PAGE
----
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Google Doodle Honors Sally Ride, First American Woman (and Lesbian!) in Space

Google Doodle Honors Sally Ride, First American Woman (and Lesbian!) in Space

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Google's doodle pays homage to the first female NASA astronaut, who was revealed to be lesbian following her death.

Space pioneer Sally Ride would have turned 64 today, and Google devoted its daily doodle to honor America's first woman astronaut and only known gay space traveler.

Ride broke barriers her entire life as well as upon her death from pancreatic cancer in 2012, when it was revealed publicly that she had a partner of 27 years, Tam O'Shaughnessy.

"Sally Ride and Tam O'Shaughnessy became friends at the age of 12 when they both played tennis," according to an article on Ride's website. "While their lives took different paths, they stayed in contact over the years." Ride went on to Stanford University and NASA, while O'Shaughnessy became a professional tennis player, then earned degress in biology and psychology and became a science teacher. She worked with Ride on six books -- Voyager, The Third Planet, The Mystery of Mars, Exploring Our Solar System, Mission Planet Earth, and Mission Save the Planet.

As the doodle's animator, Olivia Huynh, explained in a short video (watch below), Ride first worked at NASA as a physicist and later became an educator, reaching millions of children -- especially girls and minority students -- to give them the message that they too could have a career in science.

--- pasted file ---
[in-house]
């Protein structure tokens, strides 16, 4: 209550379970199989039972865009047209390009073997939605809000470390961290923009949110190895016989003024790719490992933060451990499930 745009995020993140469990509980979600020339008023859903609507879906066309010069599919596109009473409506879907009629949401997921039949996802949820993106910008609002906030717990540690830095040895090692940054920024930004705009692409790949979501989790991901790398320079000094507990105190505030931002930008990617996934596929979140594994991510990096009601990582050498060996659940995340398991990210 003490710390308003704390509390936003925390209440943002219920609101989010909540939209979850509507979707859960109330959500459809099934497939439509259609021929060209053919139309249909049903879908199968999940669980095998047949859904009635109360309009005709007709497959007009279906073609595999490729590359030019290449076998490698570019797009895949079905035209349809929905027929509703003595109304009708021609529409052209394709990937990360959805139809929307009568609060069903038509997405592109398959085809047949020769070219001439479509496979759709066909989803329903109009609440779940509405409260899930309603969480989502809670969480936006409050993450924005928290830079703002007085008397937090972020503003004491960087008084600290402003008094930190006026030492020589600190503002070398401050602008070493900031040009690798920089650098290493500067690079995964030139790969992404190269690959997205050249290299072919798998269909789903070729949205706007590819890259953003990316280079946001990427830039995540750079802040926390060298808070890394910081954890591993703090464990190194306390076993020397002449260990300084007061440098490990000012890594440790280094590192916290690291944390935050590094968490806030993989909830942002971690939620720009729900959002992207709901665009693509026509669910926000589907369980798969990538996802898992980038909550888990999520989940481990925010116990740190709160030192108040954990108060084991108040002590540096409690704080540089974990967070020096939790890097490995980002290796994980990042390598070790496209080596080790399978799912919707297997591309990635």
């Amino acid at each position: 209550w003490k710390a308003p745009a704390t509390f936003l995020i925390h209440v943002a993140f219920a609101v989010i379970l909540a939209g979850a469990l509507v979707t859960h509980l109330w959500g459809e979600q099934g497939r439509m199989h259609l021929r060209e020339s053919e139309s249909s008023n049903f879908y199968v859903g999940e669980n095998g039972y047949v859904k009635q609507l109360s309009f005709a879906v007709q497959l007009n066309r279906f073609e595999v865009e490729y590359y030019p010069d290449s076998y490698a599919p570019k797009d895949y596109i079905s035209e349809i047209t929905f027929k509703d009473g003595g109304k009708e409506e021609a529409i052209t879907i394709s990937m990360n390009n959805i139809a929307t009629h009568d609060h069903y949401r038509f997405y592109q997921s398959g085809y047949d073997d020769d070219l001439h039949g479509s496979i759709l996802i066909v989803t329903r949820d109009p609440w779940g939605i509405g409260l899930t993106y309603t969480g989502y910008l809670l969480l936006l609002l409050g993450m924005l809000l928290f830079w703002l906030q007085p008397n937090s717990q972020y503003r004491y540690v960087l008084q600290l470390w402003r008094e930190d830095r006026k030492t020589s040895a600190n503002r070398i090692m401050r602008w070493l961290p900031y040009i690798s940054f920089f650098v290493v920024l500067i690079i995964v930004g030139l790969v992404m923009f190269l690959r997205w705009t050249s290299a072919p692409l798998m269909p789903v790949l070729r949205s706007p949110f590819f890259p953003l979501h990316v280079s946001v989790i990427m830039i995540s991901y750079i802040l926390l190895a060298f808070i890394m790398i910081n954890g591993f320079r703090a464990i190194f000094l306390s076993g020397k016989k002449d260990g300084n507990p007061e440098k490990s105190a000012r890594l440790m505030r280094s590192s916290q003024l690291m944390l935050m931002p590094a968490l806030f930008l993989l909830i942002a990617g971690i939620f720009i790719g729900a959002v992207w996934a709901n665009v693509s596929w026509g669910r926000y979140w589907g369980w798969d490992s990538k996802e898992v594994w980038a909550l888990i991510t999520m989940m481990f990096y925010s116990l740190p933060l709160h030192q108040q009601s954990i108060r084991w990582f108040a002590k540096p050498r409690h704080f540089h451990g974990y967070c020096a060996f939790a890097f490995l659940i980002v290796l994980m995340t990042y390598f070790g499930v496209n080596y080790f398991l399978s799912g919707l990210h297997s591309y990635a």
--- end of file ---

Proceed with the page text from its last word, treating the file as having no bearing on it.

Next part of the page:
Born in Los Angeles in 1951, Ride obtained degrees in physics and English before applying to become a NASA astronaut in 1977; it was the first time NASA allowed women in the space program. Ride wasn't out, given government fears that gays represented security risks posed by potential blackmail situations. She was actually married to a fellow astronaut, Steven Hawley, during part of her time with NASA.

Ride was chosen to be an astronaut in 1978, and on June 18, 1983, she rode the space shuttle Challenger into low earth orbit as the first American woman to go into space. Ride was part of another Challenger mission the following year, but her third trip on that reusable spaceship was canceled after the deadly 1986 explosion that killed seven astronauts, including teacher Christa McAuliffe. Ride led the commission that investigated that disaster and helped NASA rewrite its policies in hopes of avoiding another tragedy.

She retired from NASA in 1987, eventually becoming a college professor in California, where she started Sally Ride Science in 2001 to encourage young people and especially girls to enter fields related to science and technology.

"Once a young girl asked her what it was like to be weightless in space," her life partner, Tam O'Shaughnessy, said in the short video.

"Sally asked the students to imagine that suddenly gravity was not holding them down. The students were mesmerized. Now imagine floating up out of your seats, bumping into each other and rising to the ceiling. Sally encouraged the same freedom in their lives and inspired them to pursue what they loved and change the world by doing so," O'Shaughnessy said.

"Studies show that the reason kids turn away from STEM (science, technology, engineering, and math) is not that they don't like it or aren't good at it," O'Shaughnessy wrote in a blog post for Google. "Instead, young people get turned off because society sends false messages about who scientists are, what they do, and how they work. So Sally decided to use her high profile to motivate young people to stick with their interest in science and to consider pursuing STEM careers."

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